Recent work has established important roles for basophils in regulating immune responses. To exert their biological functions, basophils need to be expanded to critical numbers. However, the mechanisms underlying basophil expansion remain unclear. In this study, we established that IL-3 played an important role in the rapid and specific expansion of basophils. We found that the IL-3 complex (IL-3 plus anti-IL-3 Ab) greatly facilitated the differentiation of GMPs into basophil lineage-restricted progenitors (BaPs) but not into eosinophil lineage-restricted progenitors or mast cells in the bone marrow. We also found that the IL-3 complex treatment resulted in ∼4-fold increase in the number of basophil/mast cell progenitors (BMCPs) in the spleen. IL-3-driven basophil expansion depended on STAT5 signaling. We showed that GMPs but not common myeloid progenitors expressed low levels of IL-3 receptor. IL-3 receptor expression was dramatically up-regulated in BaPs but not eosinophil lineage-restricted progenitors. Approximately 38% of BMCPs expressed the IL-3Rα-chain. The up-regulated IL-3 receptor expression was not affected by IL-3 or STAT5. Our findings demonstrate that IL-3 induced specific expansion of basophils by directing GMPs to differentiate into BaPs in the bone marrow and by increasing the number of BMCPs in the spleen.

Recent work has established important roles for basophils in initiating (1, 2, 3) and augmenting Th2-type immune responses to allergen challenges and parasitic infection (4, 5, 6), mediating anaphylaxis (7), and maintaining B cell memory responses (8). However, due to the difficulty of obtaining a sufficient numbers of basophils, basophil biology has not yet been studied extensively.

Basophils are a minor cell population, constituting <1% of peripheral blood and bone marrow cells. Basophils are normally generated from GMPs, which also give rise to neutrophils, monocytes, eosinophils, and mast cells. These cells share many common characteristics with mast cells, such as expression of a high affinity immunoglobin (IgE) receptor (FcεRI), and contain many of the granules that can be found in mast cells (9, 10). Basophils expand dramatically in number after infection with intestinal nematode, Nippostrongylus brasiliensis (11). They also increase in number after protease allergen challenge (2).

IL-3, produced primarily by CD4+ T cells (12, 13, 14), has been shown to be pivotal in expanding basophils. In vitro, IL-3 has been demonstrated to induce basophil differentiation and to enhance acute IL-4 production in mouse basophils (15, 16, 17). Galli and colleagues (18) reported that mice lacking IL-3 failed to show increased numbers of basophils and failed to expel nematode Stronglyoides. Nonetheless, mechanisms underlying basophil expansion remain obscure. Mature basophils have a short half-life and respond to IL-3 stimulation with a limited proliferation capacity (13, 19). Thus, it is likely that IL-3 might induce basophil expansion by enhancing basophil lineage commitment.

In this study, we report that administrating the IL-3 complex (IL-3 plus anti-IL-3 Ab) in vivo greatly facilitated the differentiation of GMPs into basophil lineage-restricted progenitors (BaPs)4 specifically in a STAT5 signaling-dependent manner and increased the number of basophil/mast cell progenitors (BMCPs) in the spleen. We showed that GMPs, but not common myeloid progenitors (CMPs), expressed low levels of IL-3 receptor. The IL-3 receptor expression was dramatically up-regulated in BaPs, but not eosinophil lineage-restricted progenitors (EoPs). We showed that ∼38% of BMCPs expressed the IL-3 receptor. The IL-3 receptor expression patterns might explain why IL-3 specifically expanded basophils in vivo.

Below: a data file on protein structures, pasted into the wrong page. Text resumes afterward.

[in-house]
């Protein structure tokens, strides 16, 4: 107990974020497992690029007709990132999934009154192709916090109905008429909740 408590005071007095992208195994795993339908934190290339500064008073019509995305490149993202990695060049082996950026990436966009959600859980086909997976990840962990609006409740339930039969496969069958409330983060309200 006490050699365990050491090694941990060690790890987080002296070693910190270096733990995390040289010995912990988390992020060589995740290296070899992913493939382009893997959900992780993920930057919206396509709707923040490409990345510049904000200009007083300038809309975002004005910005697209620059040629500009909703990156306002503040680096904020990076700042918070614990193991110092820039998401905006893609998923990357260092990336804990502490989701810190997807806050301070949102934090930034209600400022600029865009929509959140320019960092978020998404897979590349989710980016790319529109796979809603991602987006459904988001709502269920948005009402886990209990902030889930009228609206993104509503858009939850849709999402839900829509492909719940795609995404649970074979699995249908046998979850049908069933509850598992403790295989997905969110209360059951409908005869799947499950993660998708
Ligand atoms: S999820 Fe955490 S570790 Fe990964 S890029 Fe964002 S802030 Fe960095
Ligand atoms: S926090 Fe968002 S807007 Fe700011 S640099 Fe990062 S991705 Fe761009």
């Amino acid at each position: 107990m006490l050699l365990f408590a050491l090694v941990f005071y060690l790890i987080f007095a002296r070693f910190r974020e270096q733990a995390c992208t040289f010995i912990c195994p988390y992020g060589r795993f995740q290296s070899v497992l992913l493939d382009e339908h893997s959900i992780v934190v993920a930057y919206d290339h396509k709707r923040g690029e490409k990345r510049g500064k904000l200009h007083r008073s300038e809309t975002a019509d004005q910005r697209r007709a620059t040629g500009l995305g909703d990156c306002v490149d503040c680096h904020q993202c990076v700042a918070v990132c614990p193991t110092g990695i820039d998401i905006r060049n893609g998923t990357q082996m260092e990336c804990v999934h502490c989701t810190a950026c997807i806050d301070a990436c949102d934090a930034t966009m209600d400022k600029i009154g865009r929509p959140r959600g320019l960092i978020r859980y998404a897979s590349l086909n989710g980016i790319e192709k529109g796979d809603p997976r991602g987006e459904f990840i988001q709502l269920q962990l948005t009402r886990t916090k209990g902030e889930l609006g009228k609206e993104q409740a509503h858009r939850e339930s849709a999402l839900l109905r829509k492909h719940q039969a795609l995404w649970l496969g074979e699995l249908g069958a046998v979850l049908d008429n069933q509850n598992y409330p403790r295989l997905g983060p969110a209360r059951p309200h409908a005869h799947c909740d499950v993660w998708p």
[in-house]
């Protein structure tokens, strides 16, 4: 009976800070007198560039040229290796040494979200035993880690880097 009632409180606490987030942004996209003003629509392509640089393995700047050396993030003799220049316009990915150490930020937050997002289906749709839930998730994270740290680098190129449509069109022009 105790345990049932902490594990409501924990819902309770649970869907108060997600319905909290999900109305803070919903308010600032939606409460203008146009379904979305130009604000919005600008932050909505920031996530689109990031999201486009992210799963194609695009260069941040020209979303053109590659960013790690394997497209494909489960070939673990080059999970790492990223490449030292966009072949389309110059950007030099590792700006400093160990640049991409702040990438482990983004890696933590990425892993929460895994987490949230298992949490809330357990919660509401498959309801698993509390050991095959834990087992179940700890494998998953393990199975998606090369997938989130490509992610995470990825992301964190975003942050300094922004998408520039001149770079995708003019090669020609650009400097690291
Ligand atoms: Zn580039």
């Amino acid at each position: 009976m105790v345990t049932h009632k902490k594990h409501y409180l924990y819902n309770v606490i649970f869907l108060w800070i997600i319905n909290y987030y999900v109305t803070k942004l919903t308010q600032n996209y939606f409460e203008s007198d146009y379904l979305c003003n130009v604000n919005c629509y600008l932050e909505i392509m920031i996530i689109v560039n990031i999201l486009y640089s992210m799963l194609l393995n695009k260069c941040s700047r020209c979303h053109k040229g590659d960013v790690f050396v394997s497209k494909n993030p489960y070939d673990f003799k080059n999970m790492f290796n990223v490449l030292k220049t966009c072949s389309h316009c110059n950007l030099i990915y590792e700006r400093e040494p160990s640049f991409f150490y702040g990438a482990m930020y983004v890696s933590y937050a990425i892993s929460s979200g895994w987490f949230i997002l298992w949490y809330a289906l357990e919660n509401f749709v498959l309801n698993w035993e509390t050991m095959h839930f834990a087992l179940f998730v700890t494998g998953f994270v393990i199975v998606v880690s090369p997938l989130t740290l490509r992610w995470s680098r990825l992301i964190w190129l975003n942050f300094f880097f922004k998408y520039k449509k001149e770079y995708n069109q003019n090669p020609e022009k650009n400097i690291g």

C57BL/6J and B6.SJL-PtprcaPepcb/BoyJ (CD45.1) mice were purchased from The Jackson Laboratory. A pair of STAT5+/− breeder mice (20) was provided by Dr. Lothar Hennighausen of the National Institutes of Health (Bethesda, Maryland). These mice have been bred and maintained under pathogen-free conditions at the animal facility of National Jewish Health. A pair of IL-3−/− mice (18) was provided by Dr. Glenn Dranoff of Dana-Farber Cancer Institute (Boston, MA) via Dr. Shigeo Koyasu of Keio University School of Medicine (Tokyo, Japan). IL-3−/−, CD45.1, and C57BL/6J mice were used at 6–14 wk of age. E14.5 STAT5−/− fetuses were used for generating mice chimera. Animals were handled according to protocols approved by the National Jewish Health Animal Care and Use Committee.

IL-3 (10 μg) was mixed with either anti-IL-3 Ab (5 μg; MP2–8F8, BD Pharmingen) at room temperature for 1 min based on published methods (21). The cytokine and Ab mixture (in 0.2–0.3 ml of PBS) was injected into mice via the lateral tail vein. Three days after injection, mice were killed and cells were obtained for flow cytometric analysis.

For flow cytometric analysis of basophils, mast cells, and eosinophils, cells were incubated with anti-FcγRII/III (2.4G2) at 4°C for 10 min and stained with FITC-labeled anti-c-kit (2B8), biotin-labeled anti-FcεRIα (MAR-1), and PE-labeled Siglec-F (E50–2440) Abs, followed by streptavidin-allophycocyanin. Basophils were further characterized with PE-labeled anti-Thy1.2 (30-H12) or PE-labeled anti-CD49b (DX5) Abs. Basophils were defined as FcεRIα+c-kit, while mast cells were defined as FcεRIα+c-kit+ cells. Eosinophils were marked as Siglec-F+ or Siglec-F+ and CCR3+ cells (22, 23). For detecting donor-derived basophils, Pacific Blue-labeled anti-CD45.2 Ab was used (clone 104, Biolegend).